Heat Pumps Can Keep You Cool in the Summer

When temperatures climb, this climate-friendly technology can help keep you cool, too

Heat pumps on the outside of a grey, wooden home while it is sunny outside.

Beat the heat with heat pumps this summer – and help fight climate change while you're at it. Photo: Ecophotography.

This is my first summer in Boston. I was warned many times that despite the frigid New England winters, the summers could get very hot. So, when my closest friend asked me to housesit this summer, I responded with a resounding NO. She didn’t have air conditioning. How was I supposed to endure the heat? 

My friend kept insisting that her heat pump would do the trick. Frankly, I was dismissive at first. I thought heat pumps were only meant to warm your house in the winter. But she wore me down, and finally, begrudgingly, I agreed. One month in, I’m glad to say I’ve been proven wrong. Heat pumps can keep you cool. Let’s explore how heat pumps work to both heat and cool our homes – and how that makes them a great tool to fight climate change.  

Heat Pumps Work in the Summer, Too 

In the summer, heat pumps extract heat from the room. They absorb the heat from the air inside your home and expel it outdoors – the reverse of what they do in the winter (absorb heat from the air outside and draw it into your home). Yes – this even works in the sizzling heat and the icy cold. These are aptly called air-source heat pumps and are the most common type for houses and apartments. 

Ground-source heat pumps diffuse heat from the air into ground via cooler rock, soil, or ground water around it. While more cost-efficient in the long term, ground-source heat pumps have a higher upfront installation cost than air-source heat pumps. So, ground-source heat pumps are suitable for larger buildings like corporate offices. Boston University’s new computer center is an example of a ground-source heat pump in use.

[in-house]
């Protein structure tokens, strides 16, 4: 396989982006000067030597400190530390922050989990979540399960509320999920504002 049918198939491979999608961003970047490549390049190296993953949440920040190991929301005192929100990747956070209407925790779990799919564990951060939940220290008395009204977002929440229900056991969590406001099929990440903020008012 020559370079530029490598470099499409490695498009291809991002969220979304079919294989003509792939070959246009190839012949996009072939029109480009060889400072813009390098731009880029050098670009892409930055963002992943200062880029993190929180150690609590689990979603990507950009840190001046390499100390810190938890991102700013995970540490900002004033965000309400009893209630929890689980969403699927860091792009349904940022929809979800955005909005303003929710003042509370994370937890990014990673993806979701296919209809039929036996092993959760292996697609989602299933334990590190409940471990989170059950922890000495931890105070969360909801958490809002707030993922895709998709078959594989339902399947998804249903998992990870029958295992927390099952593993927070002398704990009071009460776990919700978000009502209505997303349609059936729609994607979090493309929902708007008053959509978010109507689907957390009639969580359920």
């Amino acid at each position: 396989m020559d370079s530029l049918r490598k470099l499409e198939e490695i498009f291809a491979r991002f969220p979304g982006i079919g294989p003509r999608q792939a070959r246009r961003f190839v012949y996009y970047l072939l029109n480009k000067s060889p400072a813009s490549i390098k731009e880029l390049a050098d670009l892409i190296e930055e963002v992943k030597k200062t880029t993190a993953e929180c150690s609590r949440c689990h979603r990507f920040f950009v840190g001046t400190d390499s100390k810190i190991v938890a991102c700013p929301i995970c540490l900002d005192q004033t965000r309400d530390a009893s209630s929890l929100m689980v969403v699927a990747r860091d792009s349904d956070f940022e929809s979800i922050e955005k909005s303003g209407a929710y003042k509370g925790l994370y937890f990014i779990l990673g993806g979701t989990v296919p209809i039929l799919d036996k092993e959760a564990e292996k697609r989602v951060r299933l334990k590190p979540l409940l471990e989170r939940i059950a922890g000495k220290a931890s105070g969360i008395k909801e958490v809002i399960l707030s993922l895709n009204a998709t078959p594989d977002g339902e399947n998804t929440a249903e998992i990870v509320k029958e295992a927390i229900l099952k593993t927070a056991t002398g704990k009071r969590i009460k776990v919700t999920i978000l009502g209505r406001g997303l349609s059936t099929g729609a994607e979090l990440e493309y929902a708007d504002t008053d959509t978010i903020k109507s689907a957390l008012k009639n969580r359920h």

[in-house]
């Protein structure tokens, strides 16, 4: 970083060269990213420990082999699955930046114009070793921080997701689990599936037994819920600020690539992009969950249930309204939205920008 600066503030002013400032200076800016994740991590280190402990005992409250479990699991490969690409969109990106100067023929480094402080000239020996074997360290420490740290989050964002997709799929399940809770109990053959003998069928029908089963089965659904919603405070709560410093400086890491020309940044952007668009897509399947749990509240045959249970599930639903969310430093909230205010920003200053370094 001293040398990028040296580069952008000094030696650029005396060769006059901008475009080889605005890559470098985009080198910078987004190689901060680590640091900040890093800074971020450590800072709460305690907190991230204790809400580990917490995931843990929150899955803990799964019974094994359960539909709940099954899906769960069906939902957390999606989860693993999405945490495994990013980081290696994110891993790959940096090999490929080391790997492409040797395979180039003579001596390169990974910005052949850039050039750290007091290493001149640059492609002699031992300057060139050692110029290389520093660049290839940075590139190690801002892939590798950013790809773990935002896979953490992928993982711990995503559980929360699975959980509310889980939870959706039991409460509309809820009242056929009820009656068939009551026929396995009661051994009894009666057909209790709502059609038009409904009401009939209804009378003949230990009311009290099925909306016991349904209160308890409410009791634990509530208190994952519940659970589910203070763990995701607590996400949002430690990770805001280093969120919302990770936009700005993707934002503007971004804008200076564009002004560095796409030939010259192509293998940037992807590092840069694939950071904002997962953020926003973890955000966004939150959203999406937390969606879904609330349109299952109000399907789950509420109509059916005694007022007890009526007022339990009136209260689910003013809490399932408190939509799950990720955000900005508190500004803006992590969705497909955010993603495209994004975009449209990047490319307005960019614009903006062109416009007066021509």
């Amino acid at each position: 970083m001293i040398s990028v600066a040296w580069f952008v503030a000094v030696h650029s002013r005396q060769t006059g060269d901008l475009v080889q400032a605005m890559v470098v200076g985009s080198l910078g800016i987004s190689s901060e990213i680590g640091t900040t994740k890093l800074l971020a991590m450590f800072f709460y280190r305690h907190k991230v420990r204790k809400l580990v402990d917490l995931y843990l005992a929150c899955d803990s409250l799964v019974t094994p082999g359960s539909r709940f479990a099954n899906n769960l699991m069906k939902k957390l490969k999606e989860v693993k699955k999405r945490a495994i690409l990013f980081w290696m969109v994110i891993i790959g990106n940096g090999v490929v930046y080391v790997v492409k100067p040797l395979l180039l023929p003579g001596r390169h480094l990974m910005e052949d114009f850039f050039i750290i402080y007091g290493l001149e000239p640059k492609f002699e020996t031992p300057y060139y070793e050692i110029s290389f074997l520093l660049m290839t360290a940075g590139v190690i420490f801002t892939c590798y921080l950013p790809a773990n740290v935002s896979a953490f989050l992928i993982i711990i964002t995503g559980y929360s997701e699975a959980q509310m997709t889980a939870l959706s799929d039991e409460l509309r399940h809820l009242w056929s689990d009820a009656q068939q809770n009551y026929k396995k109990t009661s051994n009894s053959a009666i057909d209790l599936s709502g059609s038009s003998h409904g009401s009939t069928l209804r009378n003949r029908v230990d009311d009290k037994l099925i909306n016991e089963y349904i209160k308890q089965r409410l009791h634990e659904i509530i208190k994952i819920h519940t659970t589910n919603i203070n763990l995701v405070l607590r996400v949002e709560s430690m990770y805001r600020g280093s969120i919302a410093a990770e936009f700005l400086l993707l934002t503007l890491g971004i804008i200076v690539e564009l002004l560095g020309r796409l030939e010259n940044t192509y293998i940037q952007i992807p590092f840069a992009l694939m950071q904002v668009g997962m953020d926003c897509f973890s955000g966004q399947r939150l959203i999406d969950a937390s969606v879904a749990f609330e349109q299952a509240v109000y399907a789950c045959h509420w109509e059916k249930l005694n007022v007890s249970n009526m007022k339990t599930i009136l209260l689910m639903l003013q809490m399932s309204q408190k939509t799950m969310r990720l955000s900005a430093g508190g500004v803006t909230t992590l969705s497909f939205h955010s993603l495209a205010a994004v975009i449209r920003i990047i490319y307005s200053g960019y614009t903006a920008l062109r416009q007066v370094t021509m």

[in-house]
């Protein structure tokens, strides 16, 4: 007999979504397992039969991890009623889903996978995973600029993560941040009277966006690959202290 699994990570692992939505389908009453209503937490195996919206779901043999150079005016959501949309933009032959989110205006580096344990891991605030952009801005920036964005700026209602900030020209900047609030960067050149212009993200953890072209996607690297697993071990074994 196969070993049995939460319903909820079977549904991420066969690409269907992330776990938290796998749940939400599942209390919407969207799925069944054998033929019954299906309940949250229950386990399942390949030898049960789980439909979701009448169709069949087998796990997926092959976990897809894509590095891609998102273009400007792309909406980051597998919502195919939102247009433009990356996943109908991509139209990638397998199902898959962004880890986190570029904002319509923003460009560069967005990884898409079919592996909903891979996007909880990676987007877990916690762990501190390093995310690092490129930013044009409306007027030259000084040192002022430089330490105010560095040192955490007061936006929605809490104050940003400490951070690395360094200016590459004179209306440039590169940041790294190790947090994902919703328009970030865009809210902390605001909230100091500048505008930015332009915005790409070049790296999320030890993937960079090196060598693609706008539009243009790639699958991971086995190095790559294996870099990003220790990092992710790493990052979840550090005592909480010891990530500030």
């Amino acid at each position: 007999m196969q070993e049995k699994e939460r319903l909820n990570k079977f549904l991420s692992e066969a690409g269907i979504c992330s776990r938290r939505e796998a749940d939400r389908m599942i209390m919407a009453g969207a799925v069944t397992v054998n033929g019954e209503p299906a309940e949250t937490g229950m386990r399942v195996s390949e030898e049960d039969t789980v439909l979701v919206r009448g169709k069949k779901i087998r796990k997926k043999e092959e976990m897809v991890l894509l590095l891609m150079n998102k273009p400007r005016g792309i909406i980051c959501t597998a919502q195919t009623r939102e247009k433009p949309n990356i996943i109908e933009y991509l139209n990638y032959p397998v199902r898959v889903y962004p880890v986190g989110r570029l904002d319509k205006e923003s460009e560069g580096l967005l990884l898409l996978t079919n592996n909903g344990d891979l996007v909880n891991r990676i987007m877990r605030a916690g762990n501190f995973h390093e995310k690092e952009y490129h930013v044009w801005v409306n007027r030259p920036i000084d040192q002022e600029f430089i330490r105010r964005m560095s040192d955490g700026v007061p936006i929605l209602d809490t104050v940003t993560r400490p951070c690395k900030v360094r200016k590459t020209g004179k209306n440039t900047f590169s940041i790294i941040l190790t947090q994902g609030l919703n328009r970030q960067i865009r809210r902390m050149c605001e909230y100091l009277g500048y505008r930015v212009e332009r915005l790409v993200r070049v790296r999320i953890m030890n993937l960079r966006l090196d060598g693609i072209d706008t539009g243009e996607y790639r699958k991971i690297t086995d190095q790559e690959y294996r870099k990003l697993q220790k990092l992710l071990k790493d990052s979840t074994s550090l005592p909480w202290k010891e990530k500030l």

Now we know heat pumps can pump out cool air in the summer. So, why would we choose them over the standard air conditioner or central air unit?   

Slashing Climate Pollution 

Climate change is affecting the region here and now. According to NOAA, New England is warming faster than the rest of the country. The culprit here in New England and worldwide is carbon pollution from burning fossil fuels. 

Unfortunately, fossil fuels like natural gas are a huge part of electricity generation in New England. In Massachusetts, for example, gas generates over half of the state’s electricity. One way to slow the climate crisis is to cut down on the amount of energy our appliances use, otherwise known as energy efficiency. 

Air conditioners consume a lot of electricity, emitting significant climate-damaging pollution. In fact, the U.S. Department of Energy says that air conditioning units across the country cost homeowners about 29 billion dollars and are responsible for roughly 117 million metric tons of carbon dioxide each year.  

In contrast, heat pumps consume less electricity than air conditioners, emitting less climate-damaging pollution. While we transition our electricity generation to clean energy like solar and wind, making sure our appliances are energy efficient and therefore using fewer fossil fuels is critical to slowing climate change.  

Additionally, energy efficiency helps us conserve energy during extreme heat, which is beneficial for two main reasons. First, during those dreadful 90-degree days when everyone has their air conditioners and fans on, we have to turn on specific reserve power plants to meet heightened energy demands. These power plants often burn the dirtiest and most climate-damaging fossil fuels, like oil and coal – and tend to cost customers the most money on their electricity bills. Additionally, energy efficiency reduces stress on the electricity grid during these periods of extreme heat, helping prevent power outages when people need to use electricity the most.